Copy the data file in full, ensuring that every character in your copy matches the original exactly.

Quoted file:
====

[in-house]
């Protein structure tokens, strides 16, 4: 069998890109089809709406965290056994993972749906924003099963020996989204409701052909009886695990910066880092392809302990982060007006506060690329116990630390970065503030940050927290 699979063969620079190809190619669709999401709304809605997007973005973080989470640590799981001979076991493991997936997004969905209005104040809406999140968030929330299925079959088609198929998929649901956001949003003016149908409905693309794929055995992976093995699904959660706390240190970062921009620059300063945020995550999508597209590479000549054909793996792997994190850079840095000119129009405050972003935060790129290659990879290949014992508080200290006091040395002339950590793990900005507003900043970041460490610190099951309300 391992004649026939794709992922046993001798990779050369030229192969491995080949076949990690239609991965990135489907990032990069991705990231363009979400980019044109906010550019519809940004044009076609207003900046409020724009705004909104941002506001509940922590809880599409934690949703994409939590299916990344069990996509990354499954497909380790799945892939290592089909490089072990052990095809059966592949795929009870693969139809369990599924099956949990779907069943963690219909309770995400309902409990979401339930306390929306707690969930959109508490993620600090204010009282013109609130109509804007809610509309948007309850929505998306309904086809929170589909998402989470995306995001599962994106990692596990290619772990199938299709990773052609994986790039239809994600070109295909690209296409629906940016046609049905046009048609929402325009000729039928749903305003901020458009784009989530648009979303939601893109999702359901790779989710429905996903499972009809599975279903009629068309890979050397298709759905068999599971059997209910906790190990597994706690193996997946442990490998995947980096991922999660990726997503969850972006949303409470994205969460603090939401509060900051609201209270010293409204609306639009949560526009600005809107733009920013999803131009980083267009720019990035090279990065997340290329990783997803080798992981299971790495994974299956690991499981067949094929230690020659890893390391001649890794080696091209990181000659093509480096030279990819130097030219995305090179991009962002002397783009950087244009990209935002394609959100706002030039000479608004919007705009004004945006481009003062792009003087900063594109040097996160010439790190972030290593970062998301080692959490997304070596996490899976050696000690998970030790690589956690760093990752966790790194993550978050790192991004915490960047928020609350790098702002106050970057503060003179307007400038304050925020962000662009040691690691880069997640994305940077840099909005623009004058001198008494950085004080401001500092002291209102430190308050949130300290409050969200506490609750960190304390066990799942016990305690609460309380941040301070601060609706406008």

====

[in-house]
């Protein structure tokens, strides 16, 4: 069998890109089809709406965290056994993972749906924003099963020996989204409701052909009886695990910066880092392809302990982060007006506060690329116990630390970065503030940050927290 699979063969620079190809190619669709999401709304809605997007973005973080989470640590799981001979076991493991997936997004969905209005104040809406999140968030929330299925079959088609198929998929649901956001949003003016149908409905693309794929055995992976093995699904959660706390240190970062921009620059300063945020995550999508597209590479000549054909793996792997994190850079840095000119129009405050972003935060790129290659990879290949014992508080200290006091040395002339950590793990900005507003900043970041460490610190099951309300 391992004649026939794709992922046993001798990779050369030229192969491995080949076949990690239609991965990135489907990032990069991705990231363009979400980019044109906010550019519809940004044009076609207003900046409020724009705004909104941002506001509940922590809880599409934690949703994409939590299916990344069990996509990354499954497909380790799945892939290592089909490089072990052990095809059966592949795929009870693969139809369990599924099956949990779907069943963690219909309770995400309902409990979401339930306390929306707690969930959109508490993620600090204010009282013109609130109509804007809610509309948007309850929505998306309904086809929170589909998402989470995306995001599962994106990692596990290619772990199938299709990773052609994986790039239809994600070109295909690209296409629906940016046609049905046009048609929402325009000729039928749903305003901020458009784009989530648009979303939601893109999702359901790779989710429905996903499972009809599975279903009629068309890979050397298709759905068999599971059997209910906790190990597994706690193996997946442990490998995947980096991922999660990726997503969850972006949303409470994205969460603090939401509060900051609201209270010293409204609306639009949560526009600005809107733009920013999803131009980083267009720019990035090279990065997340290329990783997803080798992981299971790495994974299956690991499981067949094929230690020659890893390391001649890794080696091209990181000659093509480096030279990819130097030219995305090179991009962002002397783009950087244009990209935002394609959100706002030039000479608004919007705009004004945006481009003062792009003087900063594109040097996160010439790190972030290593970062998301080692959490997304070596996490899976050696000690998970030790690589956690760093990752966790790194993550978050790192991004915490960047928020609350790098702002106050970057503060003179307007400038304050925020962000662009040691690691880069997640994305940077840099909005623009004058001198008494950085004080401001500092002291209102430190308050949130300290409050969200506490609750960190304390066990799942016990305690609460309380941040301070601060609706406008």